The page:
MV drives flex muscles, widen applications
Wider applications for medium-voltage (MV) drives are opening due to the substantial increase in power output of ACS 6000 drives, introduced by ABB Industrie AG in late May 2000. ACS 6000 expands power output with a 3-27 MW range at 3.3 kV (up to 6.6 kV for high-speed units).
Turgi, Switzerland — Wider applications for medium-voltage (MV) drives are opening due to the substantial increase in power output of ACS 6000 drives, introduced by ABB Industrie AG in late May 2000. ACS 6000 expands power output with a 3-27 MW range at 3.3 kV (up to 6.6 kV for high-speed units). It reuses key technology and application experience of ACS 1000 drives introduced in late 1997. ACS 1000 targets lower-power applications in the 315 kW-5 MW range (see also CE , Feb. ’00, pp. 85-90). ABB now markets the larger MV drives for specific industries, such as chemical, oil, and gas production; marine propulsion; and metal manufacturing. The latter industry is receiving special attention via ACS 6000 SD, a synchronous drive that targets the tough application of main drives in steel rolling mills (see photo).
Precise torque and speed control is crucial in rolling mills that must tightly control the thickness, flatness, and tension of the metal strip being processed. In fact, the drive’s dynamic performance directly affects product quality. ACS 6000 (and ACS 1000) drives rely on a special motor control method called Direct Torque Control (DTC). “With DTC we are going beyond just speed control in the ACS 6000 drive,” says Helmut Langlotz, ABB’s metals drives product manager. He says torque response is 3 msec with DTC, for example, compared to 10 msec for other control methods.
DTC differs from PWM-based control and doesn’t need sensors for speed and position feedback. Its switching technique reacts rapidly to load dynamics or power disturbances. DTC is reported to virtually eliminate torque harmonics and potential damage to the machine or motor from mechanical resonance.
A notable optional feature called Eccentricity Compensation (EC) adds to the drive’s attractiveness for rolling mills. “In a coiler drive, coil eccentricity at the clamped head of the strip is unavoidable—especially with thicker strip materials,” adds Mr. Langlotz. “The EC function maintains nearly constant tension within the strip, independent of coil diameter variations.”
ACS 6000’s design is based on modularity. Its 27-MW capacity for single drives comes from linking 6-MW and 9-MW base modules in parallel. A low-power, 3-MW module will be added by mid-2001. For multiple drives, the system configuration is borrowed from low-voltage drive methods. Several parallel drives can use the same dc bus, with an Active Rectifier Unit (ARU) operating between the bus and line supply. Power output can be three times 9 MW or other combinations; and induction, as well as synchronous motors, can be used. The ARU adds an optimized pulse pattern control that minimizes harmonics on the network side and runs the system at near-unity power factor.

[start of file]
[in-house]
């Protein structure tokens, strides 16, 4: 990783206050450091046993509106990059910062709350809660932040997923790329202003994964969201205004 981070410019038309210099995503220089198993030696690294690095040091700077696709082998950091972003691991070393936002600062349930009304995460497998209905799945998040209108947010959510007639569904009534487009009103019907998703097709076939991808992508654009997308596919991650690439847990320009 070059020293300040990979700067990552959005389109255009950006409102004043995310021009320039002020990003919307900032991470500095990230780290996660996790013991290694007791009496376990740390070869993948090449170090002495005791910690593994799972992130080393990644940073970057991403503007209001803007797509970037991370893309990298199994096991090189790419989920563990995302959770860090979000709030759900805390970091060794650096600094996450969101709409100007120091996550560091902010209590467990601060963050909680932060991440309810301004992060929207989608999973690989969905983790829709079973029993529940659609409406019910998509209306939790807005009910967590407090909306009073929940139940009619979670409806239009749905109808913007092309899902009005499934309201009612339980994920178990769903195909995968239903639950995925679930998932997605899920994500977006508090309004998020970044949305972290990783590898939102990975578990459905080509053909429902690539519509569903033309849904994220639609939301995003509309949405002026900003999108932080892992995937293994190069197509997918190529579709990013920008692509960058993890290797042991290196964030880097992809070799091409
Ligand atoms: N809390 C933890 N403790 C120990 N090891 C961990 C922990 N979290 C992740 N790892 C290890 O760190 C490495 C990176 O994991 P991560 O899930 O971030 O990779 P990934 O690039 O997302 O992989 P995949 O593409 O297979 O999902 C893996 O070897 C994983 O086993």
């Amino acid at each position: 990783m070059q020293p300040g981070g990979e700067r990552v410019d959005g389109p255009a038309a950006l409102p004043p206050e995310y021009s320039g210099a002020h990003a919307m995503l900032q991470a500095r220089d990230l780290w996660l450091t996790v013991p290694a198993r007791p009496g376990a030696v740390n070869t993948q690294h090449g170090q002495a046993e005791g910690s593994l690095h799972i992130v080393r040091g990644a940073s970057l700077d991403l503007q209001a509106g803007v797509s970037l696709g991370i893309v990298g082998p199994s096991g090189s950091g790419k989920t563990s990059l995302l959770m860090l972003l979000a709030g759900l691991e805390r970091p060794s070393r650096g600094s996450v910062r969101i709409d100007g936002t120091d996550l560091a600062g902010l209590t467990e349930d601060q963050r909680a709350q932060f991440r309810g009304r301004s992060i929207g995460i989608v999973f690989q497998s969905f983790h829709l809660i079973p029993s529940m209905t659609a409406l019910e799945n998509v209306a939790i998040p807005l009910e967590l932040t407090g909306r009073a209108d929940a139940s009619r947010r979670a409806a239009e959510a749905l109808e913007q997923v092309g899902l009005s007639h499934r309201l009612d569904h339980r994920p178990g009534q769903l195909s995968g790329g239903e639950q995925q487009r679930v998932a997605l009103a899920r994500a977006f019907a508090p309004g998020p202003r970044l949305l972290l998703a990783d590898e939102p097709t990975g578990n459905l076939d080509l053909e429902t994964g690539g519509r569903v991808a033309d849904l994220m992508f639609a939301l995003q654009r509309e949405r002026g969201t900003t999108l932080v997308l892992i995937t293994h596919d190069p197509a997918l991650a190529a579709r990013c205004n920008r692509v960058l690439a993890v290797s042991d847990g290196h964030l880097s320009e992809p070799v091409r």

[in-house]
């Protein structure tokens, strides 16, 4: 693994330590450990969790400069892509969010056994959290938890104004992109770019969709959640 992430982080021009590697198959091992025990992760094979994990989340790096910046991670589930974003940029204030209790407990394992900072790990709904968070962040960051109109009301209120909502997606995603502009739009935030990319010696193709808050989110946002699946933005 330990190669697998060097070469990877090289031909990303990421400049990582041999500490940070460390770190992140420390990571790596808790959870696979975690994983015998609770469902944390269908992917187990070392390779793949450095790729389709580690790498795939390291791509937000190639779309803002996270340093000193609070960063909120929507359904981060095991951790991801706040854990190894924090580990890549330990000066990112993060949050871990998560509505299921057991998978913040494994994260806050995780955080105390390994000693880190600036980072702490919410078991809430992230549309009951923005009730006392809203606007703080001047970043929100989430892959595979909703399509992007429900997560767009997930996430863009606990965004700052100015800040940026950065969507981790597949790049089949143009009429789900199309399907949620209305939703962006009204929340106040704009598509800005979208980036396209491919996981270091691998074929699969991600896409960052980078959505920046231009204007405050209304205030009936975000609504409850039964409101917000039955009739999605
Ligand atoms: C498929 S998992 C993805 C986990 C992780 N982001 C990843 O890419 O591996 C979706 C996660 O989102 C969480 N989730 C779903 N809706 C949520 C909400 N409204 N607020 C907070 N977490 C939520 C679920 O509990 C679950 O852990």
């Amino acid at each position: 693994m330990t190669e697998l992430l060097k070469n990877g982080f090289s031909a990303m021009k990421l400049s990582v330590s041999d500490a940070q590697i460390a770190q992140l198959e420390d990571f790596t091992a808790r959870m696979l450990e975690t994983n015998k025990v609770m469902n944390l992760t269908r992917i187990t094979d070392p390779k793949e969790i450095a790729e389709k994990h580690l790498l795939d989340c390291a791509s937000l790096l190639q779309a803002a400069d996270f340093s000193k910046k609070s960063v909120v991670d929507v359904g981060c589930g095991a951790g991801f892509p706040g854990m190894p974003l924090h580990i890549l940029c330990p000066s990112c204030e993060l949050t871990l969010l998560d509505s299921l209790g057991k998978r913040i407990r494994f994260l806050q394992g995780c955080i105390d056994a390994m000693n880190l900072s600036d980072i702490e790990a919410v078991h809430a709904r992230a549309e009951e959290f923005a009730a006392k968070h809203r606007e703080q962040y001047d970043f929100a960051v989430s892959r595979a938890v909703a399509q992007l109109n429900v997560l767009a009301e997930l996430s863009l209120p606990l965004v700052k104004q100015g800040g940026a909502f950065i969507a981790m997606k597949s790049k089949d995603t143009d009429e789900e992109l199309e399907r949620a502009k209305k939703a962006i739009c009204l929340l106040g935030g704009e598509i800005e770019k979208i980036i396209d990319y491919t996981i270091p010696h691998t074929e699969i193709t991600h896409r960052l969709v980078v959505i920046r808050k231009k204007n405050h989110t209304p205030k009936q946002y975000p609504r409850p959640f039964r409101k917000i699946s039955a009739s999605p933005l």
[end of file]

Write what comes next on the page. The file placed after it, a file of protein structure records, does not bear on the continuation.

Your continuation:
DTC is carryover technology from ABB’s low-voltage ac drives. The company stresses its extensive experience in applying DTC in that sector. Reuse of hardware elements—and especially software—helps increase reliability, lowers costs and the need for spare parts, and eases user training. Also integral to ACS 6000/1000 drives are IGCTs (integrated-gate commutated thyristors) that serve as the main power-switching device. ABB makes its own IGCTs. (For more on DTC, see CE , March ’95, p. 9 and Sept. ’96, pp.100-104. For more on IGCTs, see CE , July ’97, p. 17; and April ’98, pp. 91-101.).
Not to be overlooked, ACS 1000 MV drives are reportedly at work in growing numbers worldwide. They require adequate production facilities, and ABB’s streamlined production and testing facility in Turgi can manufacture 550 voltage-source inverter drives annually. Capabilities of the plant are impressive, especially given the large units it produces. Assembly time for ACS 1000 is reported to be 38 hr (air-cooled) or 80 hr (water-cooled). Comparable figures are not available for the all water-cooled ACS 6000 line.
Quality goes along with quantity. ABB states that calculated MTBF (mean time between failure) for ACS 1000 is 5.7 years—even longer for the drive’s inverter section at 17 years. “ACS 6000 builds on the same philosophy as ACS 1000 and, for single-drive units, has the same values,” says Stefan Friedli, director, Product Management MV AC Drives. ACS 6000/1000 drives are available worldwide.
For more, see “Daily News,” Aug. 17, at www.controleng.com .
For more information, visit www.abb.com/motors&drives or contact ABB MV ac Drives Marketing, Tel: +41 56 299 39 20; in North America, use Tel: 262/785-353, or visit www.controleng.com/freeinfo .
|Frank J. Bartos, executive editor, email@example.com|